Every fund investor would like to see the manager of the actively managed funds that they own beat the market every year, but they've been left wanting for well over a decade. The lack of consistent outperformance on the part of large-cap active managers (the main contributors to the Ultimate Stock-Pickers concept) has been well documented by the S&P Indices Versus Active Funds (SPIVA) U.S. Scorecard. While five-year results have been poor for active management, there are some recent bright spots, particularly in large-cap value.
Radian Group (RDN) raised the size of the senior notes offering to $450 million from $350 million announced earlier and priced the same at a coupon rate of 4.875% per year.
Investors seeking financial stocks that can outperform amid the market's crosscurrents in 2019 might consider eight financial services companies in industries such as exchanges, property insurance, alternative asset management, and mortgages. While banks are currently rebounding in the latest rally, their profits are likely to be pressured by an inverted yield curve that will squeeze earnings.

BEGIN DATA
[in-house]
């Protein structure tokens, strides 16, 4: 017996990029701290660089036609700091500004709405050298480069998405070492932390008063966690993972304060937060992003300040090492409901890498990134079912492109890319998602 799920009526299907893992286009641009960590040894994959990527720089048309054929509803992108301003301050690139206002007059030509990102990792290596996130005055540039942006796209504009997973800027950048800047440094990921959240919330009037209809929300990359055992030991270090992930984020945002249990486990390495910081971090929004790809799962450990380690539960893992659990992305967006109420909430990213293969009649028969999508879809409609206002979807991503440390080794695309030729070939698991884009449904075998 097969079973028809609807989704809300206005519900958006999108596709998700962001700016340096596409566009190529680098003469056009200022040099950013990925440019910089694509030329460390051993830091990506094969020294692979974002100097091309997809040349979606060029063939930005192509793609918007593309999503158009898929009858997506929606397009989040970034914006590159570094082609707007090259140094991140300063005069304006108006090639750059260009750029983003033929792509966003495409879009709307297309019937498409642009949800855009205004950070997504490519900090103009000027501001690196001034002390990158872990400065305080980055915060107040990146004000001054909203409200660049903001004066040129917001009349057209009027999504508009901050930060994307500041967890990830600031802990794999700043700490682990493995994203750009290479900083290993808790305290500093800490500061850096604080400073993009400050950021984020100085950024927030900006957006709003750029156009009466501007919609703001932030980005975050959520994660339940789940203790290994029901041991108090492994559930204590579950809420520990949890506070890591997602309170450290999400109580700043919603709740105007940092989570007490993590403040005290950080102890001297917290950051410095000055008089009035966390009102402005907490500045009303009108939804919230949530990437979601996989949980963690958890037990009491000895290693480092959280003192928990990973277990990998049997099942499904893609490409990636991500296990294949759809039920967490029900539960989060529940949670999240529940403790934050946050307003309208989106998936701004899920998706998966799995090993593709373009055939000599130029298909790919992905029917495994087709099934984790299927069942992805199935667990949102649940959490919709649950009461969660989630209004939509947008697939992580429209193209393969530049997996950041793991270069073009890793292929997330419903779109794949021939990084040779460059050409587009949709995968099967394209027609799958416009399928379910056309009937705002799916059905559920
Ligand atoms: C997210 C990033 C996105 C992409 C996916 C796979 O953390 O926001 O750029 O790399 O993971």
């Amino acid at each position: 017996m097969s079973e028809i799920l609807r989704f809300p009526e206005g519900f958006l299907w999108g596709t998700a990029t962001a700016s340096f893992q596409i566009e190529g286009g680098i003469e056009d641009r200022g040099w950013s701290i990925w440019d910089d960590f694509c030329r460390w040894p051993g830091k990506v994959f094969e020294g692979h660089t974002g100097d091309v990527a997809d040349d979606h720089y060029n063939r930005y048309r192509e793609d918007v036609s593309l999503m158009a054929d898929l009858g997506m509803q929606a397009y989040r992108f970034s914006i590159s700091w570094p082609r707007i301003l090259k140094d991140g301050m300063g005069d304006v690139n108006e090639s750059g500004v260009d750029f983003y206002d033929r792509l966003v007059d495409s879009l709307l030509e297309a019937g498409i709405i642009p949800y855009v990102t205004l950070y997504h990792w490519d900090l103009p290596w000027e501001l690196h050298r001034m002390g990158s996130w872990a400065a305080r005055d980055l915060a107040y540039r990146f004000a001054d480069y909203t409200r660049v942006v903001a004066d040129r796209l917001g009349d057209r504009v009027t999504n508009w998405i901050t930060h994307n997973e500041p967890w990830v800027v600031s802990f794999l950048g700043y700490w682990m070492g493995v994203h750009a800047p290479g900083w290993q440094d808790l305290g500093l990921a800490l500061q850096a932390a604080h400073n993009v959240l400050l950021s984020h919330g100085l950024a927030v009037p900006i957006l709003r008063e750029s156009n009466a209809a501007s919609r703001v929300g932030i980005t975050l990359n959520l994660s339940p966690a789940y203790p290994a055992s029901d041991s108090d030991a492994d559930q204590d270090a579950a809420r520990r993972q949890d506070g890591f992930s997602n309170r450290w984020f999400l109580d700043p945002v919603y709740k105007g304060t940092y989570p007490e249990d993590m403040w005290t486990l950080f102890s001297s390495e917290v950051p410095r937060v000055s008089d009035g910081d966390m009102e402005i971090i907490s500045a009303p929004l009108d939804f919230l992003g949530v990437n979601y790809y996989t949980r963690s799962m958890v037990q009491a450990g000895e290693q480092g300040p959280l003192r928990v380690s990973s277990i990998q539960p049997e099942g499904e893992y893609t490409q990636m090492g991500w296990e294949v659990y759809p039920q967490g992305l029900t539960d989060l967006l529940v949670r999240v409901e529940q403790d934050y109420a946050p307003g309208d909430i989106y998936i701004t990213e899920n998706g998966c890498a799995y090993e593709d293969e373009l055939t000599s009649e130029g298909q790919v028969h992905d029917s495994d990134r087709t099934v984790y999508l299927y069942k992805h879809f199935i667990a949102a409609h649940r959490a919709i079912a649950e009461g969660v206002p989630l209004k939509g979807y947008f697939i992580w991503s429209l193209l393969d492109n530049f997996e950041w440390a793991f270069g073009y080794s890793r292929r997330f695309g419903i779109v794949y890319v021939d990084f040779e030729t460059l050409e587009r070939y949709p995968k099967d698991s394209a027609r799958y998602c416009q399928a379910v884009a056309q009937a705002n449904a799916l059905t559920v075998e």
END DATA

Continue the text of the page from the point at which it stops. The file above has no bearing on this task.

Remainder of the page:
The Zacks Analyst Blog Highlights: American International, Arconic, Hasbro, Illumina and Jefferies
Bigger M&A deals tend to lead to more insurance claims, data from AIG showed on Wednesday. M&A insurance, also known as warranty and indemnity cover, has been a booming market over the past few years, as buyers and sellers seek protection against the chance that problems arise after the deal closes. The main causes of claims on this type of insurance are problems with financial statements, tax, and compliance with laws.
Is American International Group Inc (NYSE:AIG) a good stock to buy right now? We at Insider Monkey like to examine what billionaires and hedge funds think of a company before doing days of research on it. Given their 2 and 20 payment structure, hedge funds have more incentives and resources than the average investor. The […]